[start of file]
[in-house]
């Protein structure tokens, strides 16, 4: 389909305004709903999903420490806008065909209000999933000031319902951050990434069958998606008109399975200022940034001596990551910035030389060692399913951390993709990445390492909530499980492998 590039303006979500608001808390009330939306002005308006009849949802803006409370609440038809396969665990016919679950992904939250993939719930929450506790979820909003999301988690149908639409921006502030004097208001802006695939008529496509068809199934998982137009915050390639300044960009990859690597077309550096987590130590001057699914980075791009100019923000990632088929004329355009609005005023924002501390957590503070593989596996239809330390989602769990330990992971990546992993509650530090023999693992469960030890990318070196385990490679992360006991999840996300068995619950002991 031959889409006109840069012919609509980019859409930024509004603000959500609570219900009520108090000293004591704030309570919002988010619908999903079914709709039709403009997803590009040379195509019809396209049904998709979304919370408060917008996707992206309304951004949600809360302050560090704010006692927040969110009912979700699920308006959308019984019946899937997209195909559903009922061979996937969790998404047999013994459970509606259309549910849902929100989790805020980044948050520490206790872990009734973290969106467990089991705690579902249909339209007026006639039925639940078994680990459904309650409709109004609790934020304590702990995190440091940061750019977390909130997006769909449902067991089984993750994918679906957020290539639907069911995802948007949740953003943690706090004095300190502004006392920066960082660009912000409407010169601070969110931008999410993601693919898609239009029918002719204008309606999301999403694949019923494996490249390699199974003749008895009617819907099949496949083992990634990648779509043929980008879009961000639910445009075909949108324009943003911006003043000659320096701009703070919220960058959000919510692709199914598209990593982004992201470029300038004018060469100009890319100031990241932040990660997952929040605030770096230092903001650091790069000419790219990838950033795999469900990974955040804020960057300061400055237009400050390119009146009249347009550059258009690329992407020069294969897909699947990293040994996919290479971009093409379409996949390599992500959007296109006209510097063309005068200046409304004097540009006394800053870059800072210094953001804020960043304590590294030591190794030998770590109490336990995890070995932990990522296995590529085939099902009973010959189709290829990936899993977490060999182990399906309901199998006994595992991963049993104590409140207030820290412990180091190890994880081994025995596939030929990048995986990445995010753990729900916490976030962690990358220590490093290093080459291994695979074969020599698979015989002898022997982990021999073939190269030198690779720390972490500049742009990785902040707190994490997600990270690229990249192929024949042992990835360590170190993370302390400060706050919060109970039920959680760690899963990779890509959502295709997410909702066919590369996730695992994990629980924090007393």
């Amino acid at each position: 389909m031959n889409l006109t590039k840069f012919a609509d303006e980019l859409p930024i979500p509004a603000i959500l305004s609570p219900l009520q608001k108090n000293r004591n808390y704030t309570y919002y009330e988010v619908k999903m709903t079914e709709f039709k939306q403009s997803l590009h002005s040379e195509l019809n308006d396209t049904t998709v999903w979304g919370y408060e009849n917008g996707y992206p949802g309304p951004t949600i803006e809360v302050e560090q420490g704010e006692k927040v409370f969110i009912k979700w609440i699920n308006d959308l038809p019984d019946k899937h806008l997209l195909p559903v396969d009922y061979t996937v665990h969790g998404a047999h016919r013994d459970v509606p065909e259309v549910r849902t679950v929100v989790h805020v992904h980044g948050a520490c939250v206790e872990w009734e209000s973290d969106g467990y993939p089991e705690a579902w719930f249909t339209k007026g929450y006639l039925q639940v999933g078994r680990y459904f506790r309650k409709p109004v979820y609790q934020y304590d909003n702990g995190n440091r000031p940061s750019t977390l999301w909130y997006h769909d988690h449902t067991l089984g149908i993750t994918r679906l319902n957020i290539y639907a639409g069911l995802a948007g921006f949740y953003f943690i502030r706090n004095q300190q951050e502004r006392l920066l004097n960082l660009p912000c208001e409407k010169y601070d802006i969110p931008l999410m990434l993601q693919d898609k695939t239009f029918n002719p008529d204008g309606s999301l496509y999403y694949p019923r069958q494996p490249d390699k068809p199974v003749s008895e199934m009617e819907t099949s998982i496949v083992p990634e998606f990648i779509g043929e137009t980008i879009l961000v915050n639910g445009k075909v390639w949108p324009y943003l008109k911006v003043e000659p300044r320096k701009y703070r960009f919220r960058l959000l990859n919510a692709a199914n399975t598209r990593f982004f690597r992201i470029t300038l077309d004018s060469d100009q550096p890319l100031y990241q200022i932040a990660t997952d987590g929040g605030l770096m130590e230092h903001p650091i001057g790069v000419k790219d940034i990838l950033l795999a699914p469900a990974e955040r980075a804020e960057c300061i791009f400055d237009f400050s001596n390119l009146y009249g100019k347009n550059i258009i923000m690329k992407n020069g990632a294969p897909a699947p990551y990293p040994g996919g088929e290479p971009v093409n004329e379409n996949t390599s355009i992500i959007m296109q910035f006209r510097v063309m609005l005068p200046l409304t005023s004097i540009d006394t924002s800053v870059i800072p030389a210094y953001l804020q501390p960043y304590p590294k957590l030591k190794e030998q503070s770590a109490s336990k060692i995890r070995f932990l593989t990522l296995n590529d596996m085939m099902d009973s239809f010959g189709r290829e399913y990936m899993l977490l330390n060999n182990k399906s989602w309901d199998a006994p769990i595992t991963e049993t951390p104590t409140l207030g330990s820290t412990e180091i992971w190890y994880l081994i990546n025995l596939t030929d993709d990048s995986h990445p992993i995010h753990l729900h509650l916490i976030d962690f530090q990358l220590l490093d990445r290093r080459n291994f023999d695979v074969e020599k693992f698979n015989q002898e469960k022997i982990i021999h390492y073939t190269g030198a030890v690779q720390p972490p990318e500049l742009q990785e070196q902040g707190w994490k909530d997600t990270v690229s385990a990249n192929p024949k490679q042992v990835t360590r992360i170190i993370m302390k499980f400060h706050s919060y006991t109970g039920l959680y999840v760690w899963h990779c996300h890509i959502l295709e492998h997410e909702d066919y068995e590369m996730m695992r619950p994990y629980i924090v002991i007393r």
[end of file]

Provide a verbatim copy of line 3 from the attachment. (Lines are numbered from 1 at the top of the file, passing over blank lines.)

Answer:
């Amino acid at each position: 389909m031959n889409l006109t590039k840069f012919a609509d303006e980019l859409p930024i979500p509004a603000i959500l305004s609570p219900l009520q608001k108090n000293r004591n808390y704030t309570y919002y009330e988010v619908k999903m709903t079914e709709f039709k939306q403009s997803l590009h002005s040379e195509l019809n308006d396209t049904t998709v999903w979304g919370y408060e009849n917008g996707y992206p949802g309304p951004t949600i803006e809360v302050e560090q420490g704010e006692k927040v409370f969110i009912k979700w609440i699920n308006d959308l038809p019984d019946k899937h806008l997209l195909p559903v396969d009922y061979t996937v665990h969790g998404a047999h016919r013994d459970v509606p065909e259309v549910r849902t679950v929100v989790h805020v992904h980044g948050a520490c939250v206790e872990w009734e209000s973290d969106g467990y993939p089991e705690a579902w719930f249909t339209k007026g929450y006639l039925q639940v999933g078994r680990y459904f506790r309650k409709p109004v979820y609790q934020y304590d909003n702990g995190n440091r000031p940061s750019t977390l999301w909130y997006h769909d988690h449902t067991l089984g149908i993750t994918r679906l319902n957020i290539y639907a639409g069911l995802a948007g921006f949740y953003f943690i502030r706090n004095q300190q951050e502004r006392l920066l004097n960082l660009p912000c208001e409407k010169y601070d802006i969110p931008l999410m990434l993601q693919d898609k695939t239009f029918n002719p008529d204008g309606s999301l496509y999403y694949p019923r069958q494996p490249d390699k068809p199974v003749s008895e199934m009617e819907t099949s998982i496949v083992p990634e998606f990648i779509g043929e137009t980008i879009l961000v915050n639910g445009k075909v390639w949108p324009y943003l008109k911006v003043e000659p300044r320096k701009y703070r960009f919220r960058l959000l990859n919510a692709a199914n399975t598209r990593f982004f690597r992201i470029t300038l077309d004018s060469d100009q550096p890319l100031y990241q200022i932040a990660t997952d987590g929040g605030l770096m130590e230092h903001p650091i001057g790069v000419k790219d940034i990838l950033l795999a699914p469900a990974e955040r980075a804020e960057c300061i791009f400055d237009f400050s001596n390119l009146y009249g100019k347009n550059i258009i923000m690329k992407n020069g990632a294969p897909a699947p990551y990293p040994g996919g088929e290479p971009v093409n004329e379409n996949t390599s355009i992500i959007m296109q910035f006209r510097v063309m609005l005068p200046l409304t005023s004097i540009d006394t924002s800053v870059i800072p030389a210094y953001l804020q501390p960043y304590p590294k957590l030591k190794e030998q503070s770590a109490s336990k060692i995890r070995f932990l593989t990522l296995n590529d596996m085939m099902d009973s239809f010959g189709r290829e399913y990936m899993l977490l330390n060999n182990k399906s989602w309901d199998a006994p769990i595992t991963e049993t951390p104590t409140l207030g330990s820290t412990e180091i992971w190890y994880l081994i990546n025995l596939t030929d993709d990048s995986h990445p992993i995010h753990l729900h509650l916490i976030d962690f530090q990358l220590l490093d990445r290093r080459n291994f023999d695979v074969e020599k693992f698979n015989q002898e469960k022997i982990i021999h390492y073939t190269g030198a030890v690779q720390p972490p990318e500049l742009q990785e070196q902040g707190w994490k909530d997600t990270v690229s385990a990249n192929p024949k490679q042992v990835t360590r992360i170190i993370m302390k499980f400060h706050s919060y006991t109970g039920l959680y999840v760690w899963h990779c996300h890509i959502l295709e492998h997410e909702d066919y068995e590369m996730m695992r619950p994990y629980i924090v002991i007393r």